Two Harbors runner is winning by losingIt was sweet sweat and tears on Cally Olson’s tongue as she sat on a picnic table off Scenic Highway 61. Behind her were 13 miles, more than 100 pounds, and any lingering doubts.
By: Mike Creger, Lake County News-Chronicle
It was sweet sweat and tears on Cally Olson’s tongue as she sat on a picnic table off Scenic Highway 61. Behind her were 13 miles, more than 100 pounds, and any lingering doubts.
It was early June, and she had been testing her new body for the Garry Bjorkland Half-Marathon she will run today.
“I choked up,” she said, explaining the tears as she waited for her husband.
“It was fun to pick her up,” Wade Olson said. “To see that smile on her face. It was a milestone for the whole journey the past 13 months.”
As Cally Olson says, Wade “married a thin girl who became a fat girl.”
Through years of yo-yo dieting, depression and a total lack of energy, Olson went from 120 pounds in her early 20s to a 33-year-old who weighed 255.
“I was on a total cycle,” she said. “I hit 200 pounds and thought, oh my God, how am I going to lose this?”
Last year, the Two Harbors resident decided she needed to take drastic action. She opted for a gastric sleeve bypass operation April 29 that would leave her stomach the size and shape of a hot dog.
It was a difficult decision for someone who grew up in an active, fit family. She was a three-sport high school athlete in Silver Bay.
But somewhere in a busy adult work schedule and the birth of her son, Brody, four years ago, “I
She needed a kick-start, she said, and the surgery was it.
When her mother, Lauri Hohman, heard about the decision, she cried. “I wanted her to do it in a more natural way,” she said. But looking at her daughter’s desperation through all the diets and the sluggishness, coupled with sleep apnea, she backed her decision.
“I was sweating just blow drying my hair in the morning,” Olson said.
Her mother wasn’t sure she would stick to the exercise and diet regimen required post-surgery. Many had their doubts, even Olson.
Six weeks after the surgery, she grudgingly began workouts four days a week. She said one factor in not exercising in the past was the embarrassment of heading to a gym with a super-sized body. “When you’re 200-some pounds, everything is bouncing.”
She did power yoga and Pilates, a strenuous muscle-toning plan.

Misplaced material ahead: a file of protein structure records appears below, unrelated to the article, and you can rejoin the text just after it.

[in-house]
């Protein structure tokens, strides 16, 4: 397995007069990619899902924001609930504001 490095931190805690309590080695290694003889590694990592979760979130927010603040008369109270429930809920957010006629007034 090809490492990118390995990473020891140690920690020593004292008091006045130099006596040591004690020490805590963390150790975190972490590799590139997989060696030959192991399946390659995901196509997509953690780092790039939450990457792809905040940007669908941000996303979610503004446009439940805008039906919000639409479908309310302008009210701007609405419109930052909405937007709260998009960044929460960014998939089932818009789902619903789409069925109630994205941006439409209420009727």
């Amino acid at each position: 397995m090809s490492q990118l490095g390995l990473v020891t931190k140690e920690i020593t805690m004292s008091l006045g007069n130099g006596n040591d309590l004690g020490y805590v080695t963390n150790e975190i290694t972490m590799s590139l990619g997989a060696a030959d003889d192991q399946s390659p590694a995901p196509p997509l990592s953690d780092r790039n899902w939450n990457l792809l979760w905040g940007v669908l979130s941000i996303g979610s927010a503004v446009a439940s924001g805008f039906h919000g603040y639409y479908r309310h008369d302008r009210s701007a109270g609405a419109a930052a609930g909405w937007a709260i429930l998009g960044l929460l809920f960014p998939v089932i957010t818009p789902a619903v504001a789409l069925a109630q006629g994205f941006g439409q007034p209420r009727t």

“Surgery can make a big difference,” Wade Olson said, “but it’s exercise and eating right.”
She regained energy and started to feel good about herself. More than 30 pounds melted off in a few weeks.
She was the pride of her doctors, a “poster child” for how to use the surgery plus a changed lifestyle to meet goals.
She eats less, but isn’t restricted in what she eats. “All I have is a smaller stomach,” she said. “This is a tool.”
The weight kept coming off. Doctors often call the year after surgery a “honeymoon phase,” Olson said, and wouldn’t have expected the kind of transformation she’s shown.
She realized she needed to work on a cardio exercise regimen after going on a 12-mile hike with her mother last fall. “It killed.”
She hadn’t done much running in her past, but she got on the treadmill. Soon, she didn’t feel “like the fat girl running.” By February, she was 100 pounds lighter. When she saw that number on the scale, she signed up for the half-marathon.
“I figured if I could lose 100 pounds in less than a year and work out religiously four days a week for close to a year, I can run or walk 13 miles.”
Her new-found energy and positive outlook oozes out of her.
“I’ve got my old daughter back,” Hohman said. They will run together today, along with seven other friends and family members.
Her husband says he, too, is thrilled to have the “old Cally back,” a woman who can go on walks with their son and be part of an active family.
“Our home life is happier,” he said.
“I’ve never been healthier, stronger or happier in my whole life,” Olson said. Today, she weighs 120 pounds again. “I’m 34 and I have my life back.”